- MN: Another’s outside storage unit at an apartment building found because its key was found during a search of the apt couldn’t be searched under apt SW
- CO: Def’s DNA was unlawfully collected in a juvenile proceeding and entered into CODIS, and the exclusionary rule is applied
- W.D.Va.: § 1983 case over same search lost in state court is barred by Heck
- LA1: Changing suppression issue on appeal from lack of PC to arrest to an unreasonable search is waiver of the issue
- S.D.N.Y.: Exclusionary rule doesn’t apply to federal supervised release hearings
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Fourth Amendment cases,
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"If it was easy, everybody would be doing it. It isn't, and they don't."
“I am still learning.”
—Domenico Giuntalodi (but misattributed to Michelangelo Buonarroti (common phrase throughout 1500's)).
"Love work; hate mastery over others; and avoid intimacy with the government."
—Shemaya, in the Thalmud
"A system of law that not only makes certain conduct criminal, but also lays down rules for the conduct of the authorities, often becomes complex in its application to individual cases, and will from time to time produce imperfect results, especially if one's attention is confined to the particular case at bar. Some criminals do go free because of the necessity of keeping government and its servants in their place. That is one of the costs of having and enforcing a Bill of Rights. This country is built on the assumption that the cost is worth paying, and that in the long run we are all both freer and safer if the Constitution is strictly enforced."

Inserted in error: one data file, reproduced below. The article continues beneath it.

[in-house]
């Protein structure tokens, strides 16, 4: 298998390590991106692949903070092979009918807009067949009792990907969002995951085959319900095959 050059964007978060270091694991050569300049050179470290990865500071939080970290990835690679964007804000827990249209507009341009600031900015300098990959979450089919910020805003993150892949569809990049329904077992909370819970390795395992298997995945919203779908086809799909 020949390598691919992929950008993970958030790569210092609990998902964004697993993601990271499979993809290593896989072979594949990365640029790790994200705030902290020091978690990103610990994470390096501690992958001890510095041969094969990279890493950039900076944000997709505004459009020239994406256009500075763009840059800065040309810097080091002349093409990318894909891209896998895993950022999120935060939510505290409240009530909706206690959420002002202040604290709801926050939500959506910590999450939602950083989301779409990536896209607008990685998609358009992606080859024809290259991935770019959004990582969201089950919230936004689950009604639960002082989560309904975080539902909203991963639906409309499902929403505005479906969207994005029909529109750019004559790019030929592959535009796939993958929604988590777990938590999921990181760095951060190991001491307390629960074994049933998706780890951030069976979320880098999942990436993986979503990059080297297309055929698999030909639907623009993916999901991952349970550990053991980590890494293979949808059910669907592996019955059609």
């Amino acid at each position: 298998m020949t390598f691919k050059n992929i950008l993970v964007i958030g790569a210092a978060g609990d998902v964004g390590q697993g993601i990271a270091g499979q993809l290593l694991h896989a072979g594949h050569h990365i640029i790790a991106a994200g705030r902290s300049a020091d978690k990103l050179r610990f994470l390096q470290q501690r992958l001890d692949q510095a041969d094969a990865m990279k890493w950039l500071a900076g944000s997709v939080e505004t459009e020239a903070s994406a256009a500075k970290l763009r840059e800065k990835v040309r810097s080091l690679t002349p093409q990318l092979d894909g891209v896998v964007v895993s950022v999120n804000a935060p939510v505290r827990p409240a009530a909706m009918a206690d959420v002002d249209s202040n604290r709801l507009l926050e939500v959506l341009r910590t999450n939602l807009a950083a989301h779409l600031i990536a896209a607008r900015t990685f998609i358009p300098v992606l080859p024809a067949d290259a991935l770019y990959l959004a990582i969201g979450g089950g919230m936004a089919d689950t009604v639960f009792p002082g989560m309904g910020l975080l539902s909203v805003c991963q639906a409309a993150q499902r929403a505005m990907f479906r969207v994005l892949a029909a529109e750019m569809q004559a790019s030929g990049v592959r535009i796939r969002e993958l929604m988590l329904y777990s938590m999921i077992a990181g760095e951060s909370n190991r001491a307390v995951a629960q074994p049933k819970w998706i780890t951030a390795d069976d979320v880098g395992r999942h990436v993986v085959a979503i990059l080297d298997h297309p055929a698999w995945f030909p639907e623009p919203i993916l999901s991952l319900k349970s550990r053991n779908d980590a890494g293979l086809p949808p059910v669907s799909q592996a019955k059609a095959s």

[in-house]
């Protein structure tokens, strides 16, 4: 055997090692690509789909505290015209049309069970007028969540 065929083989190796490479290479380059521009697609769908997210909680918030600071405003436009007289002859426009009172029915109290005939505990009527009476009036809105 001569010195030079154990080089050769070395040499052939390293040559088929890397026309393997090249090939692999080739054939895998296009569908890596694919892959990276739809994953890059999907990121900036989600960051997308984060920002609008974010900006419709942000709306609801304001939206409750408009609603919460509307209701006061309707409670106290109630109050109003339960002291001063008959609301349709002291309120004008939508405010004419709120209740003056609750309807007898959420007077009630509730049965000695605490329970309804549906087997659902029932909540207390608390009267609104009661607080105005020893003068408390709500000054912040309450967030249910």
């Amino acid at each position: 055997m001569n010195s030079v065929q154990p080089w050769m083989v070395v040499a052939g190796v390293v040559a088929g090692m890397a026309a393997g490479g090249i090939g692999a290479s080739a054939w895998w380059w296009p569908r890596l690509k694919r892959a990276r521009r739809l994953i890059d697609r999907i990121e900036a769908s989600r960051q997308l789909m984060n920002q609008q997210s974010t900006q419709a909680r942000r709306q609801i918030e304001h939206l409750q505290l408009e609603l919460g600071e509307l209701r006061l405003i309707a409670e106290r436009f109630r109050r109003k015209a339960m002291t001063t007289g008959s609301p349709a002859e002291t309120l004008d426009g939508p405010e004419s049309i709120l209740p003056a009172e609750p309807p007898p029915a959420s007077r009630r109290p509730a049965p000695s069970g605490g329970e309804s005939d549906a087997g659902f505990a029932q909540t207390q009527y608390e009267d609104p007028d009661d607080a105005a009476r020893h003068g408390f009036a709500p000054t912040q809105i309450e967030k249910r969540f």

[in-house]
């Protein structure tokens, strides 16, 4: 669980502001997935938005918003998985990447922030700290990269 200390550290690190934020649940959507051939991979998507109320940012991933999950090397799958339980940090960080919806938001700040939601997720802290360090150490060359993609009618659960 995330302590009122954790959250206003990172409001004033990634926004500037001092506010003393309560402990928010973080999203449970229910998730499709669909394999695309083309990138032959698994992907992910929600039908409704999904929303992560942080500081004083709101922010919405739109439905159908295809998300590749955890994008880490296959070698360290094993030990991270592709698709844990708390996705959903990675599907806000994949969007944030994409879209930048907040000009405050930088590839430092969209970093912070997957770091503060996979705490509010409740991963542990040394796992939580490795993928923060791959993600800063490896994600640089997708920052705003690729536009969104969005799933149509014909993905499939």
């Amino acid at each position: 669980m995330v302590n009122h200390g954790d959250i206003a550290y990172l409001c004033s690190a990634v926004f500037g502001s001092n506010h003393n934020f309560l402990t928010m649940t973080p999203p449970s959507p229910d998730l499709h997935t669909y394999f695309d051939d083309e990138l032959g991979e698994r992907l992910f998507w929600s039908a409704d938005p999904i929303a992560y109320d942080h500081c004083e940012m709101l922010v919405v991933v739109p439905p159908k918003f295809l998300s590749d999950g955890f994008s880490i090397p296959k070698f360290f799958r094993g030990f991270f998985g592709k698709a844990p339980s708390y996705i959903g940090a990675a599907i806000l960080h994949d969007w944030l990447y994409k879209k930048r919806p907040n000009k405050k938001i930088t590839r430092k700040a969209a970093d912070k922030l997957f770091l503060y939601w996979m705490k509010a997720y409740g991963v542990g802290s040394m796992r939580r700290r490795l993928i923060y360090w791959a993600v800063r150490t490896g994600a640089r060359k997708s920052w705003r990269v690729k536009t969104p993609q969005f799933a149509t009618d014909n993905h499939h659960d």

—Williams v. Nix, 700 F. 2d 1164, 1173 (8th Cir. 1983) (Richard Sheppard Arnold, J.), rev'd Nix v. Williams, 467 US. 431 (1984).
"The criminal goes free, if he must, but it is the law that sets him free. Nothing can destroy a government more quickly than its failure to observe its own laws, or worse, its disregard of the charter of its own existence."
—Mapp v. Ohio, 367 U.S. 643, 659 (1961).
"Any costs the exclusionary rule are costs imposed directly by the Fourth Amendment."
—Yale Kamisar, 86 Mich.L.Rev. 1, 36 n. 151 (1987).
"There have been powerful hydraulic pressures throughout our history that bear heavily on the Court to water down constitutional guarantees and give the police the upper hand. That hydraulic pressure has probably never been greater than it is today."
— Terry v. Ohio, 392 U.S. 1, 39 (1968) (Douglas, J., dissenting).
"The great end, for which men entered into society, was to secure their property."
—Entick v. Carrington, 19 How.St.Tr. 1029, 1066, 95 Eng. Rep. 807 (C.P. 1765)
"It is a fair summary of history to say that the safeguards of liberty have frequently been forged in controversies involving not very nice people. And so, while we are concerned here with a shabby defrauder, we must deal with his case in the context of what are really the great themes expressed by the Fourth Amendment."
—United States v. Rabinowitz, 339 U.S. 56, 69 (1950) (Frankfurter, J., dissenting)